In this second mode, an aqueous efiluent stream containing ammonium polysulfide, (NH S O NH OH and a minor amount of other oxides of sulfur (principally the sulfite and sulfate) is withdrawn from the treatment step and passed to a polysulfide decomposition step. In the polysulfide decomposition step, the polysulfide compound is decomposed to yield NH ,H S and elemental sulfur. The preferred method for decomposing this polysulfide solution involves subjecting it, in a decomposition zone, to conditions including a temperature in the range of 100 F. to about 350 F. sufficient to form an overhead vapor stream containing NH H 8 and H 0 and an aqueous bottom stream containing elemental sulfur and flz z s In most cases, it is advantageous to use a rectifying column as the decomposition zone, and to accelerate the' i which is preferably injected into the lower region of the decomposition zone. Similarly, the upfiowing vapors can be generated in the bottom of the decomposition zone by means such as a steam coil or a conventional reboiler. The temperature range given above refers to the bottom temperature of the column and the pressure utilized in conjunction therewith is selected to correspond closely to that associated with the vapor pressure of water at the desired bottom temperature. When the bottom region of the decomposition zone is maintained at a temperature below the melting point of sulfur, the bottom stream withdrawn therefrom will contain a slurry of sulfur particles. This bottom stream is then subjected, in a sulfur separation step, to any one of the techniques taught in the art for removing a solid from a liquid such as filtration, settling, etc. to remove the elemental sulfur therefrom. In the case where the bottom temperature of the decomposition zone is maintained above the melting point of sulfur,

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the bottom stream withdrawn therefrom will contain a dispersion of liquid sulfur which can then be separated by a suitable settling step. Regardless of how the elemental sulfur is separated from this bottom stream, the resulting Water stream separated from the sulfur contains a minor amount of (NH S O and, in accordance with the present invention, a portion of this water stream is recycled to the third step as explained hereinbefore.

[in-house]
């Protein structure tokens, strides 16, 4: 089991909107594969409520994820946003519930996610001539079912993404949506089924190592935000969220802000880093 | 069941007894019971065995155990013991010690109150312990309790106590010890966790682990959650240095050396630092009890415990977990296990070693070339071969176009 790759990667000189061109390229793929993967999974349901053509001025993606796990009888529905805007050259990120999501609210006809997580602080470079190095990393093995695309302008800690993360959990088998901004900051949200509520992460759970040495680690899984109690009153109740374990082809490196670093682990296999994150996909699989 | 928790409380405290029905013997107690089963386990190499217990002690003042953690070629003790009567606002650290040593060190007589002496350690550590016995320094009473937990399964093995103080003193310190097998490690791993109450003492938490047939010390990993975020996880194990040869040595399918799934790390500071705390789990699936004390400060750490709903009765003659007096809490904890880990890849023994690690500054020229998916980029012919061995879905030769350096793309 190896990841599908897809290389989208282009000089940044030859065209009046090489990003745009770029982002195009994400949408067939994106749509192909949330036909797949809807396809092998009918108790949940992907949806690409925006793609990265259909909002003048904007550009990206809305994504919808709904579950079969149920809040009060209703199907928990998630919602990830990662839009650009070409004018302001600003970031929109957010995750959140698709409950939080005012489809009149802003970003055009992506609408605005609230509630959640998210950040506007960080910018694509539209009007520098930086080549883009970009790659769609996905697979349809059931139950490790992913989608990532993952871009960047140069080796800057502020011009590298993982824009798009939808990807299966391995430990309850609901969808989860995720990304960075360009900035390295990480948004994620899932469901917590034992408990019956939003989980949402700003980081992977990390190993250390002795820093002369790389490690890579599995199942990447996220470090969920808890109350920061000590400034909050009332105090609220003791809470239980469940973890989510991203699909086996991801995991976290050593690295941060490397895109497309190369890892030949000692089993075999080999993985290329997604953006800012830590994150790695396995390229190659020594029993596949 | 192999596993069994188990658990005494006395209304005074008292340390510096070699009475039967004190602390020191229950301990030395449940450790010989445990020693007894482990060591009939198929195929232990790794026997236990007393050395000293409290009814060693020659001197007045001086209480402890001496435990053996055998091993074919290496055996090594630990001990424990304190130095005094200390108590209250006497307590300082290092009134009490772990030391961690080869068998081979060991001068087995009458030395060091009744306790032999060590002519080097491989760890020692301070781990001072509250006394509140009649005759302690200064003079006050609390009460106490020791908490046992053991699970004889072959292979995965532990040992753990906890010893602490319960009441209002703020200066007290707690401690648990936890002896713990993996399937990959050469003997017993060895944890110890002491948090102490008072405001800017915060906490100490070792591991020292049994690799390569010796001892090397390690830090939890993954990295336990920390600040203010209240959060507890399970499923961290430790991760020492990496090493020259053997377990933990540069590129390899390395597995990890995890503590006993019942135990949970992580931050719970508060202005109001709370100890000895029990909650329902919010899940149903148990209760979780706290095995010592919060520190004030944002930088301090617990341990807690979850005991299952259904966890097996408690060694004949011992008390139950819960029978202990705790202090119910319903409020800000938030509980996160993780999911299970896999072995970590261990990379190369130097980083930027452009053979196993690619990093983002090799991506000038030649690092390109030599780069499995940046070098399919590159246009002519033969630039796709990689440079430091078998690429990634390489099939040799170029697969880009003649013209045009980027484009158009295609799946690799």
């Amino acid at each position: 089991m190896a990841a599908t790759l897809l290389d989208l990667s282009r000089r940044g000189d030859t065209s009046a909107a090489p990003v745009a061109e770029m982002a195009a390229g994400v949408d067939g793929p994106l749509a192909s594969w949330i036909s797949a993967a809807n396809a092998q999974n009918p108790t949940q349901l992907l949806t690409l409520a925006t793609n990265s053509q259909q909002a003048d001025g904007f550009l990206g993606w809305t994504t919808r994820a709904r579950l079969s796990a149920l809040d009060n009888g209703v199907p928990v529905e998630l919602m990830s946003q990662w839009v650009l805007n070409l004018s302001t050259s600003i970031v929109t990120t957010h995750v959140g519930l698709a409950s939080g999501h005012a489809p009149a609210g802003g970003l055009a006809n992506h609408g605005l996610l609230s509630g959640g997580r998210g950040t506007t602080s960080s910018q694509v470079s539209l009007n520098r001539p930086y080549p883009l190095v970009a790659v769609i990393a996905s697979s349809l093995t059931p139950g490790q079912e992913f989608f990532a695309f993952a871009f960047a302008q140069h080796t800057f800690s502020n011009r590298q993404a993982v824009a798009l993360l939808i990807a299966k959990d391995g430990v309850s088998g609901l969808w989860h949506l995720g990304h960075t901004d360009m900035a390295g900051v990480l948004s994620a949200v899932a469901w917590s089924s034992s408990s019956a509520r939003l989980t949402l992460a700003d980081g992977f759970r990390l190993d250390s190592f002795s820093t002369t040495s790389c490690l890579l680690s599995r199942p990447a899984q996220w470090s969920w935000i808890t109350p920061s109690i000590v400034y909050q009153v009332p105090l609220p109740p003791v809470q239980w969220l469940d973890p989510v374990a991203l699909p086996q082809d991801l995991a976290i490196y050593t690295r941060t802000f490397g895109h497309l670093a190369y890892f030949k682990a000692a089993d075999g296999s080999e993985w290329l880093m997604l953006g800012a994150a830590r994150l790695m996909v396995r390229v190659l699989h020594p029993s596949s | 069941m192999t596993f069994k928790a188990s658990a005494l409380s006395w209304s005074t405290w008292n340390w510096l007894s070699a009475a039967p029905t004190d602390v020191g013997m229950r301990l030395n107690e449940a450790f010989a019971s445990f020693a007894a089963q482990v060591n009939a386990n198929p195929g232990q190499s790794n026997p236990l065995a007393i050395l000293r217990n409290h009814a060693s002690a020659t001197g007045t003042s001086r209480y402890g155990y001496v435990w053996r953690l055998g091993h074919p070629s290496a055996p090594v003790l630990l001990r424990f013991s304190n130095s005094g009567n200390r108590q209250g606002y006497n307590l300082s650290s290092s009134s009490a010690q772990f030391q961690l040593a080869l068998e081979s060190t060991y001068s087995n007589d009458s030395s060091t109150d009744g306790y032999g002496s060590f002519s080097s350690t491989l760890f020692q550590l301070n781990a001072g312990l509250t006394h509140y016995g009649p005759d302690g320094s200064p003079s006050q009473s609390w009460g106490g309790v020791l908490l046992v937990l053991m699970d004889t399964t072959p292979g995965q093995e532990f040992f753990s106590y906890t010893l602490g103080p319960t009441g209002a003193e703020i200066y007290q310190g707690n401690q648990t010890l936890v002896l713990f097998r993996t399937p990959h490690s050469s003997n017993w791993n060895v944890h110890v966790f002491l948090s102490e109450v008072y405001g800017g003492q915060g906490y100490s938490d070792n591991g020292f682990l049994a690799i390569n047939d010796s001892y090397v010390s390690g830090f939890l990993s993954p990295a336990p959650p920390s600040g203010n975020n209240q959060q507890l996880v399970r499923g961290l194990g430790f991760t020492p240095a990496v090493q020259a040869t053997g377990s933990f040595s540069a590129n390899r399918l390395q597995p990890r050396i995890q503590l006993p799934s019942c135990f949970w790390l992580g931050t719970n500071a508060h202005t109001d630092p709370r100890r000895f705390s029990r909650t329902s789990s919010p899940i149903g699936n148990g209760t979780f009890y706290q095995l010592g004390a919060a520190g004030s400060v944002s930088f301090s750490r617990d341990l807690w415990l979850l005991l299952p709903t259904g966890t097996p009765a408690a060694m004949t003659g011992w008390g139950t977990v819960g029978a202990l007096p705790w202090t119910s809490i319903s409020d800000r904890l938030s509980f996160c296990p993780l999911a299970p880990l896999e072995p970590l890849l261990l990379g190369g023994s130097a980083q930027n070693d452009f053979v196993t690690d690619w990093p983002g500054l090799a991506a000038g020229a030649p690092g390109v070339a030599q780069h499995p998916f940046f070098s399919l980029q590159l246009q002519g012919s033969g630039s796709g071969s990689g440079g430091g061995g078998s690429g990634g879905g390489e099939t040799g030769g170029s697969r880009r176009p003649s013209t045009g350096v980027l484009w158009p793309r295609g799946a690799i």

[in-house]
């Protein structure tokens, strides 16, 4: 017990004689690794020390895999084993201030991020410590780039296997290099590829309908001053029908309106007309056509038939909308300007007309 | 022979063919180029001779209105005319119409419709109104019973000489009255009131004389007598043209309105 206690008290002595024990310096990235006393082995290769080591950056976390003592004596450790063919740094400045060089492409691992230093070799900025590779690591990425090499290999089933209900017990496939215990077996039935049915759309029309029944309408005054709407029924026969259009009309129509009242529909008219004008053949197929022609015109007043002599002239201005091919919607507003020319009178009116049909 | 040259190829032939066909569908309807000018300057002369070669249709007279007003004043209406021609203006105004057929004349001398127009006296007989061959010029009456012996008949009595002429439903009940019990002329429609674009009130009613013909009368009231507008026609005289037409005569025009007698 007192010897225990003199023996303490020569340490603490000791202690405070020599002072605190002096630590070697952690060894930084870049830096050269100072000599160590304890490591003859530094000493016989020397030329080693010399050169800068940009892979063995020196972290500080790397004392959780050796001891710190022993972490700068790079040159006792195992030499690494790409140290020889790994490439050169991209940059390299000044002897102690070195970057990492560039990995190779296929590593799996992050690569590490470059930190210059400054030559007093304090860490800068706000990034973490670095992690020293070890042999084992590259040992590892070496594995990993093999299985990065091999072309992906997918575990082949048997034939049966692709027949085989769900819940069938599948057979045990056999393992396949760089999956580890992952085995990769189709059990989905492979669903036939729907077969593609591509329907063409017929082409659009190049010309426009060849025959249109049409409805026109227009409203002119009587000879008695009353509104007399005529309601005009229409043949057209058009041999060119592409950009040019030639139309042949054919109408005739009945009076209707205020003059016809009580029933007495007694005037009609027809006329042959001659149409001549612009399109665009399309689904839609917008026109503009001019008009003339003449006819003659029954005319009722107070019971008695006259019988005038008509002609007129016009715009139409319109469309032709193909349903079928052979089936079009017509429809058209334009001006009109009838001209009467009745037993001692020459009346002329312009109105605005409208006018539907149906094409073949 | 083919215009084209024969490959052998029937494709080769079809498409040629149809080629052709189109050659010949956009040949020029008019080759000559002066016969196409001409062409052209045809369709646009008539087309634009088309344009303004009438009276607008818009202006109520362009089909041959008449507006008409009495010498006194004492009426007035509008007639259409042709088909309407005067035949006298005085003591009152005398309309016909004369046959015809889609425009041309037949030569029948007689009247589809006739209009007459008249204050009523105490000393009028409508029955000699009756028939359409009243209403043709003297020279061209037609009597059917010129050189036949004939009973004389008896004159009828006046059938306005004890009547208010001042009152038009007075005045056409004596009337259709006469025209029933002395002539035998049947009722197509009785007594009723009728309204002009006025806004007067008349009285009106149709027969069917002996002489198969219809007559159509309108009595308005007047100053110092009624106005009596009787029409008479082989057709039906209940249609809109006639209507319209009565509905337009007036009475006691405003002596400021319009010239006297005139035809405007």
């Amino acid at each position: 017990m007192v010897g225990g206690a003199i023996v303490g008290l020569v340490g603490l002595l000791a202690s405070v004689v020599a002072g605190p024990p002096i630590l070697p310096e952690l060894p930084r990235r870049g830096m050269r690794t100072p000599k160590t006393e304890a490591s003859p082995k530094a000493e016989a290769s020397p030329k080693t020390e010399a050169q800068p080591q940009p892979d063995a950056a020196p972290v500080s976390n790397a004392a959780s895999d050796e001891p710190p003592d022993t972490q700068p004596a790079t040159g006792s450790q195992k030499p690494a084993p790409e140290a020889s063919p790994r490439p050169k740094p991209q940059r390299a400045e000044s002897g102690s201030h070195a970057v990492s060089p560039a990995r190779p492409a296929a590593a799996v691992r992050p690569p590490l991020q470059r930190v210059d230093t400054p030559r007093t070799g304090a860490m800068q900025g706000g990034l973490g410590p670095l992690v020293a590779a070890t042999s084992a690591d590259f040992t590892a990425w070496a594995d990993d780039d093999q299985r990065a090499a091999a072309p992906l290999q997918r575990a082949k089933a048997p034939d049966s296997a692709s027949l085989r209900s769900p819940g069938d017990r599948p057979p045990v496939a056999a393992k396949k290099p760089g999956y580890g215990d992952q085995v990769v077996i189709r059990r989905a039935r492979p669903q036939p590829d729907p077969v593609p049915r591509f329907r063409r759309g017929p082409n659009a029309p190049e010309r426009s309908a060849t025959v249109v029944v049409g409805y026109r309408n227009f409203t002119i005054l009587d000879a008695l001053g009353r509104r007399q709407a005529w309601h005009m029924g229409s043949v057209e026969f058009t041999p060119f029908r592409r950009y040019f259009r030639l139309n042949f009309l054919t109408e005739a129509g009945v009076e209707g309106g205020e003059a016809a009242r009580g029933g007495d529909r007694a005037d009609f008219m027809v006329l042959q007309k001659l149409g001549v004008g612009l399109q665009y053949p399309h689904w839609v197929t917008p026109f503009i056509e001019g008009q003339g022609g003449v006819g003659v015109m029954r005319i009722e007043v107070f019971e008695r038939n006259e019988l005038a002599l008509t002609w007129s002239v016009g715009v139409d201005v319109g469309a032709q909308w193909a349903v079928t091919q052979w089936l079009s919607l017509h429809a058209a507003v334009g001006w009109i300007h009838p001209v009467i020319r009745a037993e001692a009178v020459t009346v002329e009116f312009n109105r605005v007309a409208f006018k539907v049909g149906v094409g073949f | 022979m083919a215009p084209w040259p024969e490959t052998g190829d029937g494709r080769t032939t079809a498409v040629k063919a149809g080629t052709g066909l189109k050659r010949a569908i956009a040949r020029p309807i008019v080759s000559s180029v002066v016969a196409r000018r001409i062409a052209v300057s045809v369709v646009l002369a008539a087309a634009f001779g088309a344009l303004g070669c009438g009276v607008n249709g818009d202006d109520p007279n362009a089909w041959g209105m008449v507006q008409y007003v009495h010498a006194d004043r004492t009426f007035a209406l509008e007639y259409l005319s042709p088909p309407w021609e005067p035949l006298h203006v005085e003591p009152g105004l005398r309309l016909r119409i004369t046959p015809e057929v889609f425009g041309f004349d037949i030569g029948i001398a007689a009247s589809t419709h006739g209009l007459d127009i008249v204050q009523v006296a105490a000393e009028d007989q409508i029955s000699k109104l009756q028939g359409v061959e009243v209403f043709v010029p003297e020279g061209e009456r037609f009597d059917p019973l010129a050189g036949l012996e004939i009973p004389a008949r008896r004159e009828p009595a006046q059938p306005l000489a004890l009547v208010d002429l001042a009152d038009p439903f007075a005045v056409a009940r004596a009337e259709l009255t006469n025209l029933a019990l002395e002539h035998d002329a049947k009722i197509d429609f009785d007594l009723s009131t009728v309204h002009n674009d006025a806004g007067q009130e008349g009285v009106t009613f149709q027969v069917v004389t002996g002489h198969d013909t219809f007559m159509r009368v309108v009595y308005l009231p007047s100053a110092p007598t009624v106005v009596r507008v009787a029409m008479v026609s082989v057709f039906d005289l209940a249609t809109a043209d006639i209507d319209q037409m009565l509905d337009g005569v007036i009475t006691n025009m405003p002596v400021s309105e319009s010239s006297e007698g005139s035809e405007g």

Regarding the overhead vapor stream from the polysulfide decomposition step, this stream can be subjected to a suitable scrubbing operation for removal of H 8 and then condensed to yield an ammoniacal water stream which is substantially free of ammonium thiosulfate. In one embodiment associated with this second mode of operation of the treatment step, the amount of water Which is taken overhead in the polysulfide decomposition zone is adjusted to provide an amount of this ammoniacal water stream which is at least sufficient to supply the recycle water stream for the second step of the present invention. In this embodiment, therefore, a portion of this ammoniacal water stream is recycled to this second step. Likewise, another portion of this ammoniacal water stream can be withdrawn from the system in order to remove the net ammonia and water therefrom. It is to be noted that in this embodiment, the principal advantage of the present invention is a substantial reduction in the amount of water that must be taken overhead in the polysulfide decomposition zone in order to provide suflicient water for recycle to the water-contacting step, relative to the amount of water that would have to be taken overhead in this zone if all of the water necessary for recycle was produced here.

In another embodiment associated with the second mode of operation of this treatment step, the amount of the overhead vapor stream from the polysulfide decomposition step is only sufficient to decompose the polysulfide and no extra amount of Water is distilled overhead for purposes of recycle. In this embodiment, the overhead vapor stream is condensed and recycled to the treatment step. Once again, a portion of this condensate may be withdrawn from the system to remove the net ammonia and water. In this embodiment the thiosulfate-free recycle water stream necessary for the operation of the second step is produced by subjecting a portion of the ammonium thiosulfate-containing water stream recovered from the sulfur separation step to a reduction step as explained below.

An essential reactant for both modes of the treatment step is oxygen. This may be utilized in any suitable form either by itself or mixed with an inert gas. In general, it is preferred to utilize air to supply the necessary oxygen because of economic factors. In the second mode of operation of the treatment step, the amount of oxygen supplied and thereto is selected to result in the reaction of less than the stoichiometric amount required to oxidize or of the sulfide charged to the step to elemental sulfur. In the first mode of operation wherein a sulfur solvent is utilized, the amount of oxygen charged to the treatment step is sufiicient to result in the reaction of about 0.5 to about 1.5 or more mols of oxygen per mol of sulfide charged to this step.